AUSTIN, Texas -- James Murphy was given an impossible task: To produce a hit for Britney Spears in less than three hours.
"[Britney] came over, and the idea was that I would write lyrics with her. We were really open-minded, because who knows what she's like as a person?" the LCD Soundsystem frontman and DFA producer said of his failed collaboration with the pop princess.
"Maybe she was really starving to do something else, and we could play her records [to introduce her to some new ideas], but that's not how that world works," he said amid downtime during the recent South by Southwest festival (see [article id="1498322"]"Queens Of The Stone Age Are Kings Of SXSW 2005"[/article]). "[The record company] sends her to work with like 30 or 40 producers to see who is going to generate a hit, and that isn't interesting to me."
Britney was there because the DFA -- the production duo founded by Murphy and his British partner in crime, Tim Goldsworthy -- are one of the trendiest record-making teams of the last five years. At the beginning of this decade, the pair was producing dance-rock records and remixes for the indie acts like Radio 4 and Le Tigre, but a song they produced for the Rapture, "House of Jealous Lovers," became a bona fide underground hit in 2002
Soon, the duo's beats became the sound du jour, and mainstream pop stars like Spears, Janet Jackson and even Lindsay Lohan started calling.
"Janet Jackson seemed very friendly, but she could have been calling because, at the time, the Rapture were being [chased by major labels]. Everything's very political," Murphy said, sounding generally surprised that any superstar's motive for wooing the production team could be genuine.
Even Duran Duran came by. At the time, Murphy was rehearsing for his early LCD Soundsystem shows, and Goldsworthy had to meet them solo. However, he did encounter the '80s dance-pop legends, although it wasn't planned: "It was really surreal," Murphy recalled. "We were practicing, and the door crept open, and we jokingly yelled, 'Close the door!' thinking it was someone that worked in the studio. The door kind of slammed shut, so I walked outside -- and the entire original lineup of Duran Duran was standing, sort of stunned, in the hallway."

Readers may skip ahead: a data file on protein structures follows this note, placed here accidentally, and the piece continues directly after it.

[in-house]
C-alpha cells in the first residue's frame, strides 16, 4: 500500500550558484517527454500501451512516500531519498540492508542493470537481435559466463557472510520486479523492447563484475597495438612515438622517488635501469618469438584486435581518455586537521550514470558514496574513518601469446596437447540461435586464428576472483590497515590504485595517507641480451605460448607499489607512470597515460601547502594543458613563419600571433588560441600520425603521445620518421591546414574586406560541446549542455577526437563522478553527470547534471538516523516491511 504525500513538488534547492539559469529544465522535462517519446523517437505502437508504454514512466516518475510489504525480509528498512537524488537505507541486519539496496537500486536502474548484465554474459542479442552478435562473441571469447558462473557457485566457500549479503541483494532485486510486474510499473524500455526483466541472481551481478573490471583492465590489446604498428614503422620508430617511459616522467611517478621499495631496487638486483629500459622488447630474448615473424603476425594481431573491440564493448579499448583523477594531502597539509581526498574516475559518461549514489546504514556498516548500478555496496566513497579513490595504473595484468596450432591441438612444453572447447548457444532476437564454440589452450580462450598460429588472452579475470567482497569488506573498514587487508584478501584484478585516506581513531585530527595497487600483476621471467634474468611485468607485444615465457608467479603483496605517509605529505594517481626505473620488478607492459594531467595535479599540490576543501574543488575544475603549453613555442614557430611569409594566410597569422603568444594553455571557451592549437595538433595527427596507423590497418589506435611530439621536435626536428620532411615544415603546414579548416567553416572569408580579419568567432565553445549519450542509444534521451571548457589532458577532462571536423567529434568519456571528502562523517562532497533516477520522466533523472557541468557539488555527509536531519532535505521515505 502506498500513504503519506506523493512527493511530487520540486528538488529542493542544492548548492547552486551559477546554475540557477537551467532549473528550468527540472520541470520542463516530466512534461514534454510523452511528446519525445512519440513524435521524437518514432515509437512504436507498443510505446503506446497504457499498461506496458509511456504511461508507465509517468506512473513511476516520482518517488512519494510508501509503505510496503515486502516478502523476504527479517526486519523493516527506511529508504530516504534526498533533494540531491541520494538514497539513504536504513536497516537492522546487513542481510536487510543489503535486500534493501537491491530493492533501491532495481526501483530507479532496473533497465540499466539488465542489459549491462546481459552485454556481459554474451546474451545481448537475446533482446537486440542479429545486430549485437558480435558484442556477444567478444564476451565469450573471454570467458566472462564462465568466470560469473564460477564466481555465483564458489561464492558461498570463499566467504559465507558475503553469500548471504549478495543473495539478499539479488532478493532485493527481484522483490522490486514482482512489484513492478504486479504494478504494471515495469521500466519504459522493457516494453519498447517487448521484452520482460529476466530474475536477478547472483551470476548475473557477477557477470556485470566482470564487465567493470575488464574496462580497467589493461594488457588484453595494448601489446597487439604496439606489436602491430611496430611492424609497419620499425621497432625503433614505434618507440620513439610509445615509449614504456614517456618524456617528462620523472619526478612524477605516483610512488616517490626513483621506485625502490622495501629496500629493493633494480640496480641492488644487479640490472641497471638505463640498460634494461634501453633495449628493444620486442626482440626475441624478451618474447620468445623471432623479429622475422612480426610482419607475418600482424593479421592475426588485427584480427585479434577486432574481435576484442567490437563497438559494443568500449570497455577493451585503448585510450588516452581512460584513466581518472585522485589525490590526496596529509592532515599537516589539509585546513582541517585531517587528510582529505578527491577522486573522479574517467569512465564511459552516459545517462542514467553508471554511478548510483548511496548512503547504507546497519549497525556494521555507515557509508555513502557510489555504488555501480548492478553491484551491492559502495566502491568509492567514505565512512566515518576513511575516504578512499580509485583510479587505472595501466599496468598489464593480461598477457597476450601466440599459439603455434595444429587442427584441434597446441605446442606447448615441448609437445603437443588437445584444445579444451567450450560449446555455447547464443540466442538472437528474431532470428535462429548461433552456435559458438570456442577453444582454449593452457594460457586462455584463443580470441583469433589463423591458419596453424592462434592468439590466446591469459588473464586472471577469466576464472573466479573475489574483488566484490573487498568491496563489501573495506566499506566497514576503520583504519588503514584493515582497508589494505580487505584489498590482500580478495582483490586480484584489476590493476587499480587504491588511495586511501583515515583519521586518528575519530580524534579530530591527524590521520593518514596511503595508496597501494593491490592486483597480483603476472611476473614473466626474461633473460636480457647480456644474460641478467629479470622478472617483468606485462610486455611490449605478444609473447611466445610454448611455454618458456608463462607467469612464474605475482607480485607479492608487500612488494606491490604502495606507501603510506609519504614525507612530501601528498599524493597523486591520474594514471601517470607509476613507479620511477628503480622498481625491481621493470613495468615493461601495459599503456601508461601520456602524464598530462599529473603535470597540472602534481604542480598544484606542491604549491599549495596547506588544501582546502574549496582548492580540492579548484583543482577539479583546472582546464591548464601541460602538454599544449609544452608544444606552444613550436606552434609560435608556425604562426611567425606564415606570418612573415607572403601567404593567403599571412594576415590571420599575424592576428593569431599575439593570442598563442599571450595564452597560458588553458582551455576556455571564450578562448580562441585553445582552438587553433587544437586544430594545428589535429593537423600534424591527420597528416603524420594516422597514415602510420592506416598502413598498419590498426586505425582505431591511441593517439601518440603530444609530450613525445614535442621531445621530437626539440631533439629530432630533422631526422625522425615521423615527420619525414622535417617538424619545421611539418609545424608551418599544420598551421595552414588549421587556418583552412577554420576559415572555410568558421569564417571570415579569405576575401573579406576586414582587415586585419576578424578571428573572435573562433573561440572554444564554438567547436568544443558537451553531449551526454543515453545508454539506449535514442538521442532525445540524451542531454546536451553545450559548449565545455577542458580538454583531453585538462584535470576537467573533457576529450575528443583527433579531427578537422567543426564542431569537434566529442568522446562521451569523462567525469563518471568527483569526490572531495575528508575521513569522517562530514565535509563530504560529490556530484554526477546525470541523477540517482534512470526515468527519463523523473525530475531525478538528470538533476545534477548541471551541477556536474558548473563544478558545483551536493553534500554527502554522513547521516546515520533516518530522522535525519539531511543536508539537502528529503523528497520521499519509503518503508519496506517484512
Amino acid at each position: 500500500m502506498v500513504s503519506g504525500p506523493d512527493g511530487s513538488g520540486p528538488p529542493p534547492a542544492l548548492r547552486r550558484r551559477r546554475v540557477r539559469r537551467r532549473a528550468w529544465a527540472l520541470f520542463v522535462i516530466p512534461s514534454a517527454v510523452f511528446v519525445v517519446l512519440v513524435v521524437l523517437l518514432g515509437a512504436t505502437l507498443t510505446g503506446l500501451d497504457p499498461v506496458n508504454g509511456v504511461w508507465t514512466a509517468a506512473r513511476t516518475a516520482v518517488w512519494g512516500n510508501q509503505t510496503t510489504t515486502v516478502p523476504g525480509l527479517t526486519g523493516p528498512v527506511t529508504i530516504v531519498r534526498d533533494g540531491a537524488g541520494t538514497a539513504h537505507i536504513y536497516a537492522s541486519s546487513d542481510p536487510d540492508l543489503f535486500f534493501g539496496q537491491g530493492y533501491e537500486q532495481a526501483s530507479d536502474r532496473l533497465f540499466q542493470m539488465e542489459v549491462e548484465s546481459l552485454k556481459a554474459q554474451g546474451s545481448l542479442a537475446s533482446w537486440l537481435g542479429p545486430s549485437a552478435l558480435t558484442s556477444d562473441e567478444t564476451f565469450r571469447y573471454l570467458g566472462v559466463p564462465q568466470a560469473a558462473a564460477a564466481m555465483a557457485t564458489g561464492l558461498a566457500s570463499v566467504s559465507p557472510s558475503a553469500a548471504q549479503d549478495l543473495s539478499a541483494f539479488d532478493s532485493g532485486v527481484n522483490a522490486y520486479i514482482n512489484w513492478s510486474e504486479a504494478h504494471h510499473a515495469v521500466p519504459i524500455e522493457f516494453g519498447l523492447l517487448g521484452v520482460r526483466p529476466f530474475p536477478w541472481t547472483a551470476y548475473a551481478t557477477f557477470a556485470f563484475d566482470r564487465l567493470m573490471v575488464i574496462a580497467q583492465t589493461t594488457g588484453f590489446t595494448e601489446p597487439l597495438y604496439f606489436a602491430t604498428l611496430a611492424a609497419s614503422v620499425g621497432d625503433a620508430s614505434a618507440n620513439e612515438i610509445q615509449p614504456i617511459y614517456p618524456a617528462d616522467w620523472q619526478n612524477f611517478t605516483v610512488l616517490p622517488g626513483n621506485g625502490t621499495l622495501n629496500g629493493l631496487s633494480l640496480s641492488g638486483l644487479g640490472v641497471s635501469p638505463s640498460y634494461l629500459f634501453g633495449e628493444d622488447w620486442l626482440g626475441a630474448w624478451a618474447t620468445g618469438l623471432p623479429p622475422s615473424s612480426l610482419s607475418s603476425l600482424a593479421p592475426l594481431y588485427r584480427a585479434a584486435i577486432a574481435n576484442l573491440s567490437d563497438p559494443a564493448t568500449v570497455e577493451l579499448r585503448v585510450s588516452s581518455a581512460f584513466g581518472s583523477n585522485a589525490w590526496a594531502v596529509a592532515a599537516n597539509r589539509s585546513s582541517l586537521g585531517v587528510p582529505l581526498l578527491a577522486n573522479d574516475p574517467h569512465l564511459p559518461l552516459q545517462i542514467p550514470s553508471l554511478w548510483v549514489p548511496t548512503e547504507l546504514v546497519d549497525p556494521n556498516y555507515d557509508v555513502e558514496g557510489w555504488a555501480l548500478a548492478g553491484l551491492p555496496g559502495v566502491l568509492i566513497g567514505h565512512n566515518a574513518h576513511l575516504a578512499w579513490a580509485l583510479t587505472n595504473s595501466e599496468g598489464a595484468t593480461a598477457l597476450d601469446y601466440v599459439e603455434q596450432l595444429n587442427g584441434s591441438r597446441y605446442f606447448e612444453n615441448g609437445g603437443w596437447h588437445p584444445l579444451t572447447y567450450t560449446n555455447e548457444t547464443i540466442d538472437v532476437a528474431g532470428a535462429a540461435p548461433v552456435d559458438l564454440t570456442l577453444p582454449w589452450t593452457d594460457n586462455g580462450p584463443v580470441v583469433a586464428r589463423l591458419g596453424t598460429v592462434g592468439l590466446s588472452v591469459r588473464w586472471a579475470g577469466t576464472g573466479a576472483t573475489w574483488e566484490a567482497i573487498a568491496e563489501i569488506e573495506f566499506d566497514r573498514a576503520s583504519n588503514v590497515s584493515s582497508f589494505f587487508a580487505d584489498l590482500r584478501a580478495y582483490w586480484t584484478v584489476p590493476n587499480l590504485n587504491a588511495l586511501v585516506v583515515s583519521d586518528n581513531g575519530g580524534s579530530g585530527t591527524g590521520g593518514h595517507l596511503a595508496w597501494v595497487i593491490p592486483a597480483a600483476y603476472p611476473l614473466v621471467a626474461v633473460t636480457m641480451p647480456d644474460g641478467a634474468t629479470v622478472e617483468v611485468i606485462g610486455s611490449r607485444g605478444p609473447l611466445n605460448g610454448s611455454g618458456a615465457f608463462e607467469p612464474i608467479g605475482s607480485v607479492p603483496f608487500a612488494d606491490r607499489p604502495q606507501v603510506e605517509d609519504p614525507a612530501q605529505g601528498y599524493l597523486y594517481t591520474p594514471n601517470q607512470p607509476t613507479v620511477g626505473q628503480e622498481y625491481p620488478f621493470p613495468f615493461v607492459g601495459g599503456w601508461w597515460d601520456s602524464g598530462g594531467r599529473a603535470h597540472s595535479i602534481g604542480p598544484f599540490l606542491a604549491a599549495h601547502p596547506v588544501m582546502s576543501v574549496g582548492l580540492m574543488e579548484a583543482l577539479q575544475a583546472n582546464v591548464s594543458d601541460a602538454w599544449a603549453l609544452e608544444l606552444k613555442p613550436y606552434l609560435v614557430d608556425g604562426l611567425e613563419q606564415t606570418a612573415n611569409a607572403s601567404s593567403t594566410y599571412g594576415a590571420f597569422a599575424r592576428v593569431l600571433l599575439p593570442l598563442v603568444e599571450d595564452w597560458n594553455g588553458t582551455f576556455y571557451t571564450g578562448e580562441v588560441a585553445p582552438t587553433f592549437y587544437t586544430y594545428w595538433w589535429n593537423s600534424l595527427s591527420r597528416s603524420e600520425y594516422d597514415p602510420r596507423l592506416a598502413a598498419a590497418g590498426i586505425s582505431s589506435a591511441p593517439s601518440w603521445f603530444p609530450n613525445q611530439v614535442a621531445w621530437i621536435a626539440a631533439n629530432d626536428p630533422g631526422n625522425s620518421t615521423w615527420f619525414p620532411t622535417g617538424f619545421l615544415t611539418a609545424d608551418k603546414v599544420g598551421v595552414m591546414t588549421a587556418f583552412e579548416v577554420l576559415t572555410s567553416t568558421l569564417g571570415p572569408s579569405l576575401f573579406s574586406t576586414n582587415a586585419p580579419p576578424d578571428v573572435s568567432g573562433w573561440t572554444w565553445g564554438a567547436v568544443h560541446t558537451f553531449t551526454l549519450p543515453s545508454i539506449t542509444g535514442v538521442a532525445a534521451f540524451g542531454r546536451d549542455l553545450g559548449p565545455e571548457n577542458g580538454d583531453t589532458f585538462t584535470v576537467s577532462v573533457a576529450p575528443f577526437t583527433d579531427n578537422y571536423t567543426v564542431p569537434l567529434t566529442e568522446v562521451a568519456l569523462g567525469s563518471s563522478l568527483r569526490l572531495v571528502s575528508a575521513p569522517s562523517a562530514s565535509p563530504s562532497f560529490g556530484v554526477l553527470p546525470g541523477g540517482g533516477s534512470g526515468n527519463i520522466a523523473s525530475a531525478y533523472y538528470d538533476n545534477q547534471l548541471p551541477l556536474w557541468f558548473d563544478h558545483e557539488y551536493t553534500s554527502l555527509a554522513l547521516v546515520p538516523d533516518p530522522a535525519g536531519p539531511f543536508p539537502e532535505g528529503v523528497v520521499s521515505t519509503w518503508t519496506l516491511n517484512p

Despite all the demand, Murphy knew that the DFA's moment in the sun wouldn't last. "We knew how silly and temporary [the hype] was," he said. "That [moment] was gonna disappear -- either with a terrible backlash or just withering away."
Soon enough, the Batphone stopped ringing. Meanwhile, the levelheaded Murphy took it all in stride and began concentrating on the Soundsystem.
One of his first underground hits was "Losing My Edge," a cheeky and self-effacing satire of music geeks wryly lamenting that the kids are taking over. ("I'm losing my edge -- to the art-school Brooklynites in little jackets and borrowed nostalgia for the unremembered '80s.") It's a subject that is clearly close to Murphy's heart. "It's pretty humiliating to find yourself saying things you swore you would never say, like, 'These new kids, man, they don't get it!' " he laughed. "So I wrote a song about how humiliating it is to be me and, hilariously, it did all right." (The song is available on both LCD's self-titled album and DFA Compilation #1.)
Released earlier this year, the LCD LP continues in a similar vein, merging Murphy's dance and rock influences along with a sardonic self-awareness and some tongue-in-cheek titles. The first single, "Daft Punk Is Playing at My House," is a perfect merger of the two styles.
Still, Murphy's not having anything to do with labeling his sound.
"Categories have nothing to do with quality," he said. "I always get this: 'Are you guys, like, punk-rock guys making dance music, or dance guys working with guitars?'
"What the hell does that even mean?"
LCD Soundsystem's North American tour dates, according to the group's publicist:
*Dates with M.I.A.